As Tell It Like It Is
(ABC Jazz, 2009), amply proved, sometimes it's better to work with local musicians who, through regular touring, establish a singular collective voice. That's not to say Resurgence
(ABC Jazz, 2007) was badit's hard to imagine anything with bassist Jay Anderson
, drummer Vinnie Colaiuta
and saxophonist Bob Sheppard
as lacking in the firepower department. Still, when looking at Australia-based pianist Mark Isaacs' discography of the past decade, the standout albums have invariably been those featuring fellow Aussieslesser-known internationally, perhaps, but ultimately the ingredients of a much more compelling ensemble. Aurora
also demonstrates the benefits of consistency. If the live Tell It Like It Is
was an improvement over Resurgence
's chemistry and collective energy, then Aurora
trumps it yet again, with some of Isaacs' most appealing writing to date and even greater empathic interaction. Isaacs, saxophonist Matt Keegan and guitarist James Muller
solo in tandem, like a well-honed tag team, in the final minutes of the impressionistic rubato tone poem, "Threnody," which opens with an a capella
piano intro that harkens back to ECM dates by pianist Richie Beirach
, like Eon
(1975) and Hubris
(1977), and reflects the influential classical background shared by both pianists.
But it's not all abstraction and implication. Isaacs and his Resurgence Band get positively propulsive, with drummer Tim Firth driving the energetic "For the Road" with a pulse reminiscent of the late Tony Williams
on Miles Davis
' "It's About That Time," from the classic In a Silent Way
(Columbia, 1969). Muller begins on his own, his tart tone recalling John Scofield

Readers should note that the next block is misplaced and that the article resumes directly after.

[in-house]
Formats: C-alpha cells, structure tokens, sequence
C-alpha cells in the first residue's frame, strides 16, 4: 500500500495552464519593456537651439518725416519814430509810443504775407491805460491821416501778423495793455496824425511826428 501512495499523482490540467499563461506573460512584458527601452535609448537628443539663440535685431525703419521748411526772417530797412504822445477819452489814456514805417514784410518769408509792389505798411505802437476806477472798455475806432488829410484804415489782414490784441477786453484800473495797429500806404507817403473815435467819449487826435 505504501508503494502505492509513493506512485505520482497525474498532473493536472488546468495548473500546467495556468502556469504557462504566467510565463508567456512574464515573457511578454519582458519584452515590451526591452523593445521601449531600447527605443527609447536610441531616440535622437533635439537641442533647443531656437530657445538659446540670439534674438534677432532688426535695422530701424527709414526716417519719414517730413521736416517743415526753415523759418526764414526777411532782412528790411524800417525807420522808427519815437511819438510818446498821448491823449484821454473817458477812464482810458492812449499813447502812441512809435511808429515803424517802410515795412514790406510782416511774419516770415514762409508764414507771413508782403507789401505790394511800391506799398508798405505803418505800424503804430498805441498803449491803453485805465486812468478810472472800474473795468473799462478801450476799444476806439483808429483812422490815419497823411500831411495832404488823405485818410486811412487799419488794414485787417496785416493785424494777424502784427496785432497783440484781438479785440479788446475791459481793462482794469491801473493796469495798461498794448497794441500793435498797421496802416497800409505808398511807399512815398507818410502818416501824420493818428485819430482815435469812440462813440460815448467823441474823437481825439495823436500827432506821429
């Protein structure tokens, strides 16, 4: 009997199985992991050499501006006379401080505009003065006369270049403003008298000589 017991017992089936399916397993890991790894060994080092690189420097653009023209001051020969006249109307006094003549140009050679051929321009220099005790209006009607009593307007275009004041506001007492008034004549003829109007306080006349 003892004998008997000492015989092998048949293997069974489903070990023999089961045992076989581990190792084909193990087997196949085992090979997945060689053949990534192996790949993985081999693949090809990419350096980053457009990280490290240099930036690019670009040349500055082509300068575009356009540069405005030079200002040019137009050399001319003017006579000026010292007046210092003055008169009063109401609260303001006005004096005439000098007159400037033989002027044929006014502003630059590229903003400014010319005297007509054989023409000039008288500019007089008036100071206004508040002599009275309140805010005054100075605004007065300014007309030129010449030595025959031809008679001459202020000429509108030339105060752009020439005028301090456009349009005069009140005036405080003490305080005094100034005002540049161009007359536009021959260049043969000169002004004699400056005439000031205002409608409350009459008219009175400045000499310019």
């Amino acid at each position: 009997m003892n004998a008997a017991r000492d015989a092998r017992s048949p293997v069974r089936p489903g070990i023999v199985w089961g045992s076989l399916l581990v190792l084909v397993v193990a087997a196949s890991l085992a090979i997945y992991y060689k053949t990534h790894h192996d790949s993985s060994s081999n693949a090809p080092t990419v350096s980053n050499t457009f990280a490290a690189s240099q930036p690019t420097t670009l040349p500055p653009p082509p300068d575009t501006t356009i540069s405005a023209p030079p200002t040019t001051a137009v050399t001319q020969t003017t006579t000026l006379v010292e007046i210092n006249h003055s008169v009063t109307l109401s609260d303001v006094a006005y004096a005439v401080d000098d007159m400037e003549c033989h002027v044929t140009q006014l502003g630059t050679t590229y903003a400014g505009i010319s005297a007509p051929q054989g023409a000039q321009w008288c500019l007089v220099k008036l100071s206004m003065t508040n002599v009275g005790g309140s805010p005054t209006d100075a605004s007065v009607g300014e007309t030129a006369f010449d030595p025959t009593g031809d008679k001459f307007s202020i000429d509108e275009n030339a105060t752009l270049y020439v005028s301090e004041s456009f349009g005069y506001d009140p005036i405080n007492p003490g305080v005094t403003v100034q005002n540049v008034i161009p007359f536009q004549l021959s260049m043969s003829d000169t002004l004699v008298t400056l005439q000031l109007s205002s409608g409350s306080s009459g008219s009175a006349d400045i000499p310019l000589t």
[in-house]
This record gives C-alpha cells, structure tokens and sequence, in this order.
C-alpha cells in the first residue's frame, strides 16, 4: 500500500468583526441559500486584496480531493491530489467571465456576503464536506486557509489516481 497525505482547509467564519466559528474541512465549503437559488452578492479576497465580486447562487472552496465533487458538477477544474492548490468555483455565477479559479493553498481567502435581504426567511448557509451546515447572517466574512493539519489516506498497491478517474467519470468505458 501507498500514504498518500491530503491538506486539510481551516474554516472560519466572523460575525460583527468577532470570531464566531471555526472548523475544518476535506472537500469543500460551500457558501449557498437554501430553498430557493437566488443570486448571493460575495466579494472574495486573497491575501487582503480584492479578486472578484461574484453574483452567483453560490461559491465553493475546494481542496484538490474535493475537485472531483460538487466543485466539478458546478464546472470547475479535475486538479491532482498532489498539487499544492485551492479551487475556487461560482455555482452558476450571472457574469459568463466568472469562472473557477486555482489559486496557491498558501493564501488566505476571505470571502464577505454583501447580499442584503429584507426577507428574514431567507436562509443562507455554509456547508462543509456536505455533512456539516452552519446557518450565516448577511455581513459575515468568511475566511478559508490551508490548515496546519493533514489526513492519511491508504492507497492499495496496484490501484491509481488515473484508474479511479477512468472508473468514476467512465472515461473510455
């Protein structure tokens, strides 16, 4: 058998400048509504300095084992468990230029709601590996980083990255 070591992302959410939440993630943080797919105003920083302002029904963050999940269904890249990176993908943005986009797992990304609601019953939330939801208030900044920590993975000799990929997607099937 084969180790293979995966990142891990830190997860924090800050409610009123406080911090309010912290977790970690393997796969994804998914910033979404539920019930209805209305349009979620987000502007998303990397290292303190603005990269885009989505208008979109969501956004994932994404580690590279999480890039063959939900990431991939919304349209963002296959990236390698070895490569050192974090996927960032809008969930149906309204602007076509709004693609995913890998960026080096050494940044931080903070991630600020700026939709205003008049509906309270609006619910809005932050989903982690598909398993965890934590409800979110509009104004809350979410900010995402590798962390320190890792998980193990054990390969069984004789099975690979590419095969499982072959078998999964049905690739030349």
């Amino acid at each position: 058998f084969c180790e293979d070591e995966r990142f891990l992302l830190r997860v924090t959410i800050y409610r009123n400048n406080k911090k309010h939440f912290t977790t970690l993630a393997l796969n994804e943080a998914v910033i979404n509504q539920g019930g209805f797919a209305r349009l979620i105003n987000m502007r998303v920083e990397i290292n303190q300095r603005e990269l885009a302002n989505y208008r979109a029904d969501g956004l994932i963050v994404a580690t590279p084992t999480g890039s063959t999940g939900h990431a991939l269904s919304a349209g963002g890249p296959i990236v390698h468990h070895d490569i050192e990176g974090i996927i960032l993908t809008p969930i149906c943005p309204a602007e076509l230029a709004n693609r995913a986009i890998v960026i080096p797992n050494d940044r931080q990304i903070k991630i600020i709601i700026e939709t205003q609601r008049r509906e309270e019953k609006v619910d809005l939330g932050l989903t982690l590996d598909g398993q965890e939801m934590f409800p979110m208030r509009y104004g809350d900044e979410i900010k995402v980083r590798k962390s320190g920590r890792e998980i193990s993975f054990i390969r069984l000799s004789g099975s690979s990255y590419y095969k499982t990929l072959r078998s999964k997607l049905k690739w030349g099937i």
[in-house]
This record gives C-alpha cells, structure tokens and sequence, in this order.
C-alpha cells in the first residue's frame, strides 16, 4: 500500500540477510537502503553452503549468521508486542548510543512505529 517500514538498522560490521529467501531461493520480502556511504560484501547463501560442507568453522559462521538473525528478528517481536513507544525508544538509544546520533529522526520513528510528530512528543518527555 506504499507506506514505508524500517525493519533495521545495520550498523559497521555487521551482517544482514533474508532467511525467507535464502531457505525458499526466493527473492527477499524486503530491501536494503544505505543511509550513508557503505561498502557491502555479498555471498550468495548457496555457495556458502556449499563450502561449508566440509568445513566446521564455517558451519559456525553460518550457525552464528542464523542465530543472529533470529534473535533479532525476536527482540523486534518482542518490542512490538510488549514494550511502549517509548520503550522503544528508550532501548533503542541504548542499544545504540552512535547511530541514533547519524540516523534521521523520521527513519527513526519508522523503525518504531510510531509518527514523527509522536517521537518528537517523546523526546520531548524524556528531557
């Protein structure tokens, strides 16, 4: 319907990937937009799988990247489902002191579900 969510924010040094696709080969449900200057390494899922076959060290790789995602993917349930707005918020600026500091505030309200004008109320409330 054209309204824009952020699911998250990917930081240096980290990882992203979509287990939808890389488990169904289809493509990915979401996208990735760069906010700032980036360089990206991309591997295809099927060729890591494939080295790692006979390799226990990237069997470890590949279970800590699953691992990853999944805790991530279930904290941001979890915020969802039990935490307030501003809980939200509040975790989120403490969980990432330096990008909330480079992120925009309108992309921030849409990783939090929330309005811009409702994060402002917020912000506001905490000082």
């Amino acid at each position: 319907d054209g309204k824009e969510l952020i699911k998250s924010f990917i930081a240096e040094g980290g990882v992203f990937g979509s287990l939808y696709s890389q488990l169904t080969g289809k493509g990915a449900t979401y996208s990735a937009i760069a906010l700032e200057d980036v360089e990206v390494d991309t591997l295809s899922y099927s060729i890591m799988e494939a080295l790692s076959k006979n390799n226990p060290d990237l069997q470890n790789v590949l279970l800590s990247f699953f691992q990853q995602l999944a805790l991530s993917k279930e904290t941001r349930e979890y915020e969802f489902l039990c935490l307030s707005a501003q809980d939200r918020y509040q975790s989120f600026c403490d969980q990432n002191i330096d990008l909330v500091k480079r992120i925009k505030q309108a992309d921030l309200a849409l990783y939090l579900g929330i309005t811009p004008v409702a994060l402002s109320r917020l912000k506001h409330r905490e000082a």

but with a little less grit. The American guitarist has been an unmistakable touchstone, but the Australian six-stringer has long since subsumed this and other roots, like his channeling Allan Holdsworth
to great effect on drummer Chad Wackerman
's Legs Eleven
(Self Produced, 2004). When he first emerged, in 1990s with groups like Sonic Fiction, Muller was more a remarkable chameleon than distinctive personality, but in the ensuing years, in collaboration with Isaacsthe pianist's sole near-constant companion since 1998's On Reflection
(Grace Recordings)and on solo recordings like 2006's Kaboom
(Birdland), he's demonstrated why, in Australia, he's become the first call guitarist of choice for so many musicians.
As ever, Isaacs combines deeper lyricism and an avoidance of "look at me" pyrotechnics, while impressing consistently on tracks like the contrapuntal "Aurora," which feature his most incendiary solo of the set, matched in relentless intensity and drive by both Muller and Keegan, and again driven by Firth and bassist Brett Hirst, who are both featured in the second half of this powerful ten-minute closer.
As a bonus, Aurora
also features a DVD with the entire Tell It Like It Is
album, effectively reissuing it as a concert video, complete with song introductions as a bonus feature. For those who've yet to check out Isaacs and his Resurgence Band, it's the perfect introduction, effectively shining a spotlight on the different (but equally important) kinds of energies and synergies that emerge in the studio and on the concert stage.